"A little bit frustration. A lot of frustration, to be honest," he said. "But all I can do now is get back to work, focus on the positives and make sure that my situation isn’t a distraction from the team."

Edu’s teammates were equally devastated by the news. Edu, the Union captain when healthy, is popular and well-respected in the locker room.

"I feel so bad for him," said Alejandro Bedoya, who wore a dedication to Edu under his jersey on Sunday. "He’s one of my good friends, so I was looking forward to playing alongside him. I know how hard he’s worked to get back, and to see him go out like that, it’s heartbreaking. I’m sad for his loss and I hope he stays strong."

Edu, who has been with the Union since 2014, returned to training in July and played three conditioning appearances with the Union’s USL team, Bethlehem Steel FC. He was on the bench for the Union’s last three games and was set to make his first appearance in over a year against the New York Red Bulls on Sunday, a game the Union eventually lost, 2-0 (see game story).

"We’re gutted for Mo," Union manager Jim Curtin said. "He was slated to start today. It’s real upsetting because he’s worked so hard to get back on the field. It’s been a tough 2016 for him, but I know he’ll come back stronger."

While he was visibly shaken by recent injury, Edu is driven to return.

"What happened, happened," Edu said. "I have no control over that. The only thing I do have control over is my next steps from here, how I prepare myself mentally and emotionally and how I continue to support this group."

Snap counts: Connor Barwin's snaps decrease; filling in for Bennie Logan


Snap counts: Connor Barwin's snaps decrease; filling in for Bennie Logan

During the week, Eagles defensive coordinator Jim Schwartz said he thought defensive end Connor Barwin could benefit from fewer snaps during games. 

That's exactly what happened on Sunday. 

Barwin, who came into the game with the most snaps by an Eagles defensive end, played 49 (64 percent) against the Vikings. He came into the game playing 79 percent of the Eagles' defensive snaps. On Sunday, he had a huge strip sack of Sam Bradford. 

Taking away some of Barwin's snaps on Sunday was even more impressive considering Vinny Curry played quite a few snaps inside as a defensive tackle with the absence of Bennie Logan (groin).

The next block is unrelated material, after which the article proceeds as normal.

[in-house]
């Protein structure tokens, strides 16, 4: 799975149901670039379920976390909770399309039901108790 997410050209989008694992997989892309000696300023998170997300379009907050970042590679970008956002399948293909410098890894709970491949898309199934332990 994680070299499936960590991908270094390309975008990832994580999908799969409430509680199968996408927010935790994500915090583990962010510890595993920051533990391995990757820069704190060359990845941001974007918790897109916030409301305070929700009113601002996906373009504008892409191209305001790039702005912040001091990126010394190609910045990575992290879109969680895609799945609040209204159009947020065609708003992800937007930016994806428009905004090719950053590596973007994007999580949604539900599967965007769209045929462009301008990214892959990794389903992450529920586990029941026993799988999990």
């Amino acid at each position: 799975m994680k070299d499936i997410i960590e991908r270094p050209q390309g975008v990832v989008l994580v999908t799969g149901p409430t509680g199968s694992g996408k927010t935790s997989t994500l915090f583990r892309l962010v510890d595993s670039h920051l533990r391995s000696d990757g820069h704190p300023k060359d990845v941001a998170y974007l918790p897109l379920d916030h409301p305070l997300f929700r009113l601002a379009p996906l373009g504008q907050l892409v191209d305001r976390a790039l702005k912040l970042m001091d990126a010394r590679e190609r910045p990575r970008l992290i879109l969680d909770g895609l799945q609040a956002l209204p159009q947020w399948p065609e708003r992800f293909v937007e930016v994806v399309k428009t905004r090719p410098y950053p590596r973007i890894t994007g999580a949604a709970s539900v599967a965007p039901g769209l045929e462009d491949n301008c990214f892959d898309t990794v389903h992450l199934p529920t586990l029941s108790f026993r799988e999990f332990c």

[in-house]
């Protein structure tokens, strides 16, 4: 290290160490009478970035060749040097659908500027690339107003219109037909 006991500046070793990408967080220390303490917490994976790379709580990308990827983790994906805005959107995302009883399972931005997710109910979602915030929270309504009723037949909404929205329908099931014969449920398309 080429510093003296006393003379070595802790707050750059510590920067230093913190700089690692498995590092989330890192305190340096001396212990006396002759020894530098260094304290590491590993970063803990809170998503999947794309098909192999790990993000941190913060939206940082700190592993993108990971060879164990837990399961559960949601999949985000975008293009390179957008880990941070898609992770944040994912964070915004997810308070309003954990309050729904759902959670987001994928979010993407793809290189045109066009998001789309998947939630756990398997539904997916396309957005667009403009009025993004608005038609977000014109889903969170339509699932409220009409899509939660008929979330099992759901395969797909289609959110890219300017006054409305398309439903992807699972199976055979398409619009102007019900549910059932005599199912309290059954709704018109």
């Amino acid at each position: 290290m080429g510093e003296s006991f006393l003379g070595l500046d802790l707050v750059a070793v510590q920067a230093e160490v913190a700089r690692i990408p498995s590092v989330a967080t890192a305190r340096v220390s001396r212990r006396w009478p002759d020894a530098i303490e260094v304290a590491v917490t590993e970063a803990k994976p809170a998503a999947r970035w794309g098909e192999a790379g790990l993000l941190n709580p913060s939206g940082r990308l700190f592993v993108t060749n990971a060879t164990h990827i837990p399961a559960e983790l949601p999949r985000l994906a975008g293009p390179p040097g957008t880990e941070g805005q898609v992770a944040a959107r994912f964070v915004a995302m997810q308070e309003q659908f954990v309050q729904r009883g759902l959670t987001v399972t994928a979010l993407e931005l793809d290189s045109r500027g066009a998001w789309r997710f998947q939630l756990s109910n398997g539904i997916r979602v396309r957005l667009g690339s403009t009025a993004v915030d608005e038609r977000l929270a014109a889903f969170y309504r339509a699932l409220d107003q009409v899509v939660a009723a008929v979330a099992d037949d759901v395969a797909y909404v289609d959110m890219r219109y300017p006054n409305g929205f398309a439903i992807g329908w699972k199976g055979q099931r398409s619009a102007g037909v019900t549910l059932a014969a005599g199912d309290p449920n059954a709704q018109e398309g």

Curry played 41 snaps (54 percent) against the Vikings after playing just 40 percent of the team's defensive snaps before this weekend. 

Beau Allen, who started in place of Logan, played 51 snaps (67 percent), while rookie Destiny Vaeao chipped in a career-high 30. Vaeao has had 58 snaps in the last two weeks. 

Ron Brooks played just seven snaps before going down with a serious leg injury. That meant Jalen Mills played 27 snaps and safety Jaylen Watkins played 46 snaps. 

Malcolm Jenkins continued his impressive streak. He played all 76 snaps on Sunday and the only defensive snap he's missed was that weird fake punt in the opener against Cleveland. 

On offense, Josh Huff saw his role increase some on Sunday and he made the most of it. Huff, who had just nine snaps last week, got 20 against the Vikings and caught four balls for 39 yards. Perhaps Huff's production is why Dorial Green-Beckham's snaps dropped to 28 (48 percent). 

Matt Tobin got some extended playing time (20 snaps) at left tackle thanks to Jason Peters' bicep injury. Peters said that had the game been close, he would have been fine to go back in. 

Zach Ertz got 48 snaps (83 percent) but walked away with one catch for 14 yards. He's been on the field, but can't seem to become a part of the passing offense. 

Ryan Mathews and Darren Sproles each got 26 snaps on Sunday. Wendell Smallwood got five and Kenjon Barner 3. On the season, Smallwood has 28 carries on 42 snaps. 

Here's a full look at snap counts from Sunday: 

Allen Barbre, 58 snaps, 100 percent
Halapoulivaati Vaitai, 58, 100
Jason Kelce, 58, 100
Carson Wentz, 58, 100
Brandon Brooks, 53, 91
Zach Ertz, 48, 83
Jordan Matthews, 45, 78
Jason Peters, 43, 74
Nelson Agholor 43, 74
Brent Celek, 28, 48
Dorial Green-Beckham, 28, 48
Darren Sproles, 26, 45
Ryan Mathews, 26, 45
Josh Huff, 20, 34
Matt Tobin, 20, 34
Trey Burton, 13, 22
Wendell Smallwood, 5, 9
Stefen Wisniewski, 5, 9
Kenjon Barner, 3, 5

Malcolm Jenkins, 76 snaps, 100 percent
Nigel Bradham, 76, 100
Jordan Hicks, 76, 100
Nolan Carroll, 75, 99
Rodney McLeod, 75, 99
Brandon Graham, 57, 75
Fletcher Cox, 54, 71
Beau Allen, 51, 67
Connor Barwin, 49, 64
Jaylen Watkins, 46, 61
Leodis McKelvin, 44, 58
Vinny Curry, 41, 54
Destiny Vaeao, 30, 39
Jalen Mills, 27, 36
Mychal Kendricks, 24, 32
Marcus Smith, 18, 24
Ron Brooks, 7, 9
Steven Means, 5, 7
Stephen Tulloch, 5, 7